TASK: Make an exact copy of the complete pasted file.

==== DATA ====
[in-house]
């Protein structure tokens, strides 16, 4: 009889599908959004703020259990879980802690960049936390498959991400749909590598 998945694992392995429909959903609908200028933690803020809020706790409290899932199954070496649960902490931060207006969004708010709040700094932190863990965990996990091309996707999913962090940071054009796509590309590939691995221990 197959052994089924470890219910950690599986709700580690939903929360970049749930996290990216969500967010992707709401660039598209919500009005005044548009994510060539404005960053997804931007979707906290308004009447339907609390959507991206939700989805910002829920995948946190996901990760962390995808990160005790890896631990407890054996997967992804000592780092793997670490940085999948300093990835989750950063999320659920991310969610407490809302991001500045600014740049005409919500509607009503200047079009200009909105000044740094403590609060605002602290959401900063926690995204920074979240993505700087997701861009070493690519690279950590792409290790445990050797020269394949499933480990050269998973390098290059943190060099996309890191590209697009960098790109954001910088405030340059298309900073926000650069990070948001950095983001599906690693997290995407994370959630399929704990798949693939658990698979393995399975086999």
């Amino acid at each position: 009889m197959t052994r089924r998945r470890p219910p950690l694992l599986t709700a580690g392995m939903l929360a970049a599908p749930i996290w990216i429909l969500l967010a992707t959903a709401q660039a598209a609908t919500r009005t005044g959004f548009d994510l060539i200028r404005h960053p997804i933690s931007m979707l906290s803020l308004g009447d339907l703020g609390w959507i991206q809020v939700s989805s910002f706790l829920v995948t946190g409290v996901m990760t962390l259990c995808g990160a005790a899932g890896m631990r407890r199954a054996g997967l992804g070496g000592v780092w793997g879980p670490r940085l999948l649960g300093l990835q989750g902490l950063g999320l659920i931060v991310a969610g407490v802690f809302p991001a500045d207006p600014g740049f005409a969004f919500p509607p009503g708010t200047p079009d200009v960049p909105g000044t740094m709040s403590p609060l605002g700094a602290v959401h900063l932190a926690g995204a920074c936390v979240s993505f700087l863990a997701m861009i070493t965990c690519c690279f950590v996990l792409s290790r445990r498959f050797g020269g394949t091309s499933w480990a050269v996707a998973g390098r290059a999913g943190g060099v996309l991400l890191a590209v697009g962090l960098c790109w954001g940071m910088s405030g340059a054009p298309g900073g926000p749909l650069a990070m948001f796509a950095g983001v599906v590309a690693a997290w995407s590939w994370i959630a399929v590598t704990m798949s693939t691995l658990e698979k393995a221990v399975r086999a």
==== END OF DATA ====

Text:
[in-house]
């Protein structure tokens, strides 16, 4: 009889599908959004703020259990879980802690960049936390498959991400749909590598 998945694992392995429909959903609908200028933690803020809020706790409290899932199954070496649960902490931060207006969004708010709040700094932190863990965990996990091309996707999913962090940071054009796509590309590939691995221990 197959052994089924470890219910950690599986709700580690939903929360970049749930996290990216969500967010992707709401660039598209919500009005005044548009994510060539404005960053997804931007979707906290308004009447339907609390959507991206939700989805910002829920995948946190996901990760962390995808990160005790890896631990407890054996997967992804000592780092793997670490940085999948300093990835989750950063999320659920991310969610407490809302991001500045600014740049005409919500509607009503200047079009200009909105000044740094403590609060605002602290959401900063926690995204920074979240993505700087997701861009070493690519690279950590792409290790445990050797020269394949499933480990050269998973390098290059943190060099996309890191590209697009960098790109954001910088405030340059298309900073926000650069990070948001950095983001599906690693997290995407994370959630399929704990798949693939658990698979393995399975086999």
């Amino acid at each position: 009889m197959t052994r089924r998945r470890p219910p950690l694992l599986t709700a580690g392995m939903l929360a970049a599908p749930i996290w990216i429909l969500l967010a992707t959903a709401q660039a598209a609908t919500r009005t005044g959004f548009d994510l060539i200028r404005h960053p997804i933690s931007m979707l906290s803020l308004g009447d339907l703020g609390w959507i991206q809020v939700s989805s910002f706790l829920v995948t946190g409290v996901m990760t962390l259990c995808g990160a005790a899932g890896m631990r407890r199954a054996g997967l992804g070496g000592v780092w793997g879980p670490r940085l999948l649960g300093l990835q989750g902490l950063g999320l659920i931060v991310a969610g407490v802690f809302p991001a500045d207006p600014g740049f005409a969004f919500p509607p009503g708010t200047p079009d200009v960049p909105g000044t740094m709040s403590p609060l605002g700094a602290v959401h900063l932190a926690g995204a920074c936390v979240s993505f700087l863990a997701m861009i070493t965990c690519c690279f950590v996990l792409s290790r445990r498959f050797g020269g394949t091309s499933w480990a050269v996707a998973g390098r290059a999913g943190g060099v996309l991400l890191a590209v697009g962090l960098c790109w954001g940071m910088s405030g340059a054009p298309g900073g926000p749909l650069a990070m948001f796509a950095g983001v599906v590309a690693a997290w995407s590939w994370i959630a399929v590598t704990m798949s693939t691995l658990e698979k393995a221990v399975r086999a």